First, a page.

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Don't make the mistake of thinking that LCD screens work like your nifty new iPad. In general, touching should be off limits because pressing too hard on the screen can actually break or crack pixels. So the first rule to cleaning an LCD screen is don't do it unless you have to (i.e. unless it's actually dirty).
Rule No. 2: do it gently. Once you have those rules squared away, you need to know which cleaning materials to use and which to avoid.
Many retailers offer special cleaning solutions for LCD screens, but the truth is that most of these are made up primarily of water. So, if you don't want to take the time to go buy a cleaner or you want to save the money (maybe to put toward that "What Not to Wear" dress), you can just make your own LCD cleaner by mixing water with some vinegar or isopropyl alcohol -- the solution should be no more than 50/50.
You could even start with plain water and see if you need the vinegar or alcohol, which will come in handy when you're trying to wipe away greasy fingerprints. Some people recommend only using distilled water, but regular water works fine, according to Dave Chipman from Sharp.
Unless you want to end up with a melted, discolored, hazy or scratched LCD screen, steer clear of all spray cleaners. In particular, don't use any solvent cleaners that include acetone, ethyl alcohol, ethyl acid, ammonia or methyl chloride. You also want to avoid using any materials that could potentially scratch the screen's delicate surface. Opt for a soft, clean, cotton cloth instead of wood-based products like paper towels and tissues. Chipman suggests using a microfiber cloth for best results.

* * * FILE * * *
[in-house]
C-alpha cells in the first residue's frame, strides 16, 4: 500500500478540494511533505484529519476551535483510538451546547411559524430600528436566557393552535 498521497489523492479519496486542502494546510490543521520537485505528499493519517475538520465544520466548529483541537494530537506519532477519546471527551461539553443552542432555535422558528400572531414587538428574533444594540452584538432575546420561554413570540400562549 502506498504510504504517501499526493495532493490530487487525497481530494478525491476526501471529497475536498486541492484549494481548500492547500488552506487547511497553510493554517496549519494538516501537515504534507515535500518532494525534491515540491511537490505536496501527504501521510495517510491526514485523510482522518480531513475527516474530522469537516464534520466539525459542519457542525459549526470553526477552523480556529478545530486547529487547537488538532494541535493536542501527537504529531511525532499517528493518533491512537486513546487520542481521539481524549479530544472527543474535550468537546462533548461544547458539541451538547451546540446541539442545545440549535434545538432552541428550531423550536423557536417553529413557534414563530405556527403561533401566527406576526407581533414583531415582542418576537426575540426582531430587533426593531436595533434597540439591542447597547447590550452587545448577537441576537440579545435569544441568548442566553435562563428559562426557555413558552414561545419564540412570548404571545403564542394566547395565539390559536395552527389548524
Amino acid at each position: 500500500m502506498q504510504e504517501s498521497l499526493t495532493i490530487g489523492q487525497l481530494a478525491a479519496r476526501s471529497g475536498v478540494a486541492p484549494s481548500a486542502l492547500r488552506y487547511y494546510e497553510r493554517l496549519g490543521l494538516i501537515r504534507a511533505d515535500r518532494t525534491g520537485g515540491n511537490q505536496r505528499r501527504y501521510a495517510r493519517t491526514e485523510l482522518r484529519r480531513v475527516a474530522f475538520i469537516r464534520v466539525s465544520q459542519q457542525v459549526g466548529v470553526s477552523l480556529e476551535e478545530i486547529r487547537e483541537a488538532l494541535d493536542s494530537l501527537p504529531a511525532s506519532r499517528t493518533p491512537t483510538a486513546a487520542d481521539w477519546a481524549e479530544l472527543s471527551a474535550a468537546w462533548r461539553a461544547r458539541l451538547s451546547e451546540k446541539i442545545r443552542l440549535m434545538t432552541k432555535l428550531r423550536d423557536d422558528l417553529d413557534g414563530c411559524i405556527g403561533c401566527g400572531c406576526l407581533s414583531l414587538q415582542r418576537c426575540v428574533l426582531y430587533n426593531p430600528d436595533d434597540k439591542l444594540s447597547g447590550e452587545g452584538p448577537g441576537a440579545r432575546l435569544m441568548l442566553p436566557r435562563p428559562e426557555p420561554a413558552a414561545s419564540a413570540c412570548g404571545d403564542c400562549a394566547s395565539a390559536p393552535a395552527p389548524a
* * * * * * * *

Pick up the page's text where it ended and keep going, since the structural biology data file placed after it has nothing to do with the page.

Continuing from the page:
Now that you're armed with the proper cleaning supplies, you're ready to get down to cleaning technique.
You've mixed your cleaning solution and you have your microfiber cloth ready. All you need to do is apply the solution to the screen and swipe away, right? Actually, there's more to it than that.
An LCD screen is part of a complex electronic device, either a television or computer, and you don't want any of that solution running down the screen and into your keyboard, controls or other places where it could wreak havoc. To prevent this kind of accident, first make sure you turn off the screen. You have less chance of damaging the screen when it's off, and a black screen will help you to see the dirty spots more easily.
Once the screen is turned off, dip your cloth into the solution or spray it onto the cloth, taking care not to use so much that it drips. Use the cloth to apply the cleaning liquid to the screen with gentle strokes moving in one direction. Try to avoid haphazard strokes across the screen and instead work your way clockwise or counter-clockwise. For the sake of your screen's pixels, don't push too hard and don't try to rub out a particularly stubborn spot by applying more pressure. Just keep swiping the soft cloth across the screen, reapplying cleaning solution if you're having trouble.
In less than five minutes, you should have a pristine LCD screen ready to dish up your evening entertainment. Your eyes will thank you for making the extra effort.